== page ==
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Electric-only buses flying in to Winnipeg’s Richardson airport


November 28, 2014
By Anthony Capkun


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November 27, 2014 – New Flyer Industries Inc.—a manufacturer of transit buses—announced today that Winnipeg Transit will begin daily service using up to four New Flyer Xcelsior battery-electric transit buses.

“We didn’t want an easy route,” said Paul Soubry, New Flyer’s president & CEO. “We encouraged Winnipeg Transit to select a route that would showcase the technological capability of our Xcelsior battery-electric bus in a real life in-service situation that will experience a wide range of weather and traffic conditions.”

The buses will be in daily operation on a 40-km, two-hour route starting at Winnipeg Richardson International Airport, making their way through the city centre to East Kildonan and returning to the airport. This route was chosen because its length, speeds and loads are typical of many central business district routes in Canada and States, says New Flyer. (Winnipeg Airports Authority permitted New Flyer to install a high-power charging station at the airport.)

How will the system work?

At the airport, the bus drives up to the charging station and, while passengers are loading or disembarking, a roof-mounted pantograph connects with the overhead charger interface, Soubry explained. “After approximately a 10-minute charge, the bus has fully replenished the energy consumed in the previous two-hour route. For added operational flexibility, the battery capacity allows the bus to operate for five hours without recharge and, by charging en route, the bus can maintain service for more than 20 hours a day, seven days a week.”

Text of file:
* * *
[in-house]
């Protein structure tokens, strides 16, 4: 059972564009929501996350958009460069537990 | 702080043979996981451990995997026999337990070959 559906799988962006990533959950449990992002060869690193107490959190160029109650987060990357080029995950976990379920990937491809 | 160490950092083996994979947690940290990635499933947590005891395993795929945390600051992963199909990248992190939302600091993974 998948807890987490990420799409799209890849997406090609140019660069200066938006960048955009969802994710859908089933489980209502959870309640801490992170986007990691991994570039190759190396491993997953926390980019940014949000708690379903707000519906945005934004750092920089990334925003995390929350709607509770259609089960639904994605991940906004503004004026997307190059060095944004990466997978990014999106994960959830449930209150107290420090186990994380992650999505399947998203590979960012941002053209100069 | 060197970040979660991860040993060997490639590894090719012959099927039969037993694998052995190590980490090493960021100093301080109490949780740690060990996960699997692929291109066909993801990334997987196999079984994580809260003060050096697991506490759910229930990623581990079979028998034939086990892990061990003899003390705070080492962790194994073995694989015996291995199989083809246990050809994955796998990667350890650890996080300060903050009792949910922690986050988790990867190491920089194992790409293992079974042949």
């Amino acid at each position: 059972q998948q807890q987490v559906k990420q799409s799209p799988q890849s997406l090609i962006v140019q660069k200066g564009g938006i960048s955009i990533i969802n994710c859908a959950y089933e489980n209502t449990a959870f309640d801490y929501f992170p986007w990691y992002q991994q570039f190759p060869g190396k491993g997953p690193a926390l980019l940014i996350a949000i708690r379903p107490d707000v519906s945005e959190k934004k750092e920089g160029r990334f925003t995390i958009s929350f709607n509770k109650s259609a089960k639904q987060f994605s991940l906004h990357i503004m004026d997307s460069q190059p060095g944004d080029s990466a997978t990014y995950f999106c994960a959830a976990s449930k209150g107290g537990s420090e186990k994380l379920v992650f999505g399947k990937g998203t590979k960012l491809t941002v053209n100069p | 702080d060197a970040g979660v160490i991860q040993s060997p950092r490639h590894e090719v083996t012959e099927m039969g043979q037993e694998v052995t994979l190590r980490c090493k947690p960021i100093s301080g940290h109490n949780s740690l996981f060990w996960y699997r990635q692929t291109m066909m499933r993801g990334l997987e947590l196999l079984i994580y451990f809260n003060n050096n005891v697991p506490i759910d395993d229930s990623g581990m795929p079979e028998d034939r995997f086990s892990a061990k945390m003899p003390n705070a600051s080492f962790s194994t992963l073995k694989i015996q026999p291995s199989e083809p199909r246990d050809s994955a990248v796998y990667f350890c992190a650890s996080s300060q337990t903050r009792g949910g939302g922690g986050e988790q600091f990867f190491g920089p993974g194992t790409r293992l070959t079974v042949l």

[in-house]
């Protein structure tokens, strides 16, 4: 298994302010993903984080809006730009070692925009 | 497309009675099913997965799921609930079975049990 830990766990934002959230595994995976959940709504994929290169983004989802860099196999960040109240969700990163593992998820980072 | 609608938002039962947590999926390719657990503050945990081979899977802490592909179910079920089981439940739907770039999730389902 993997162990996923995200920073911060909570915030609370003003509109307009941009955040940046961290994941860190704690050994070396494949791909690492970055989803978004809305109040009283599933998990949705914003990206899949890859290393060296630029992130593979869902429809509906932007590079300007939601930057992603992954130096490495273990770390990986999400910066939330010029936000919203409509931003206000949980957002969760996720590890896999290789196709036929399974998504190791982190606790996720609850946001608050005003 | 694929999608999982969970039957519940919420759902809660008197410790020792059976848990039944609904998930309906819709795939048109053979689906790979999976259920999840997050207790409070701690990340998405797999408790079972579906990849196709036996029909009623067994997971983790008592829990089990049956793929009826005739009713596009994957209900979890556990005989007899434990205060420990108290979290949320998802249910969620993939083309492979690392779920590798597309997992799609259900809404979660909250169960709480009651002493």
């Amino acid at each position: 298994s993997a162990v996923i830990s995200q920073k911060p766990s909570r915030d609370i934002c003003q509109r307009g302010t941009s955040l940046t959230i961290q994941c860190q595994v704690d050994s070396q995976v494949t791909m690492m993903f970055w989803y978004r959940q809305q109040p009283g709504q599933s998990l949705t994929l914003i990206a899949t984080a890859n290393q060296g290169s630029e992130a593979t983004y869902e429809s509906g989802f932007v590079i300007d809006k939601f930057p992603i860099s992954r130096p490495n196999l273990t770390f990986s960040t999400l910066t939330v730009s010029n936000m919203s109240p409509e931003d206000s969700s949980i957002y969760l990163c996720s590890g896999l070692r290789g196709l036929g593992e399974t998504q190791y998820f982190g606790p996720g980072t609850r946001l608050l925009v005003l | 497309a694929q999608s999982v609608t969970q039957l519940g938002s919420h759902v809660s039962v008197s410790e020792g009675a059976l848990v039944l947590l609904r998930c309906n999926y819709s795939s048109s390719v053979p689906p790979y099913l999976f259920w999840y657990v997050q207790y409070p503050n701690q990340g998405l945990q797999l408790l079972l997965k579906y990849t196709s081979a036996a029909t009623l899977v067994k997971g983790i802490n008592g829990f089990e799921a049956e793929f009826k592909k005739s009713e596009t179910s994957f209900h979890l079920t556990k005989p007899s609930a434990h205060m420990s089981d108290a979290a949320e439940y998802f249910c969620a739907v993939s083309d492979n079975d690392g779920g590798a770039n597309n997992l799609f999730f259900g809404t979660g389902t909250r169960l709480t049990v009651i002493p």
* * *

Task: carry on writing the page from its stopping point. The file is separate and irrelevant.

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The project is a continuing collaboration between New Flyer, the Province of Manitoba, Manitoba Hydro, Mitsubishi Heavy Industries, Red River College and Winnipeg Transit. The project team (which started the effort in May 2011) received additional assistance in October 2012 when Sustainable Development Technology Canada (SDTC) announced funding on behalf of the Government of Canada of $3.4 million to take the project from prototype to full production and field demonstration. In 2014, Manitoba’s Vehicle Technology Centre provided an additional $94,000 for charging station development.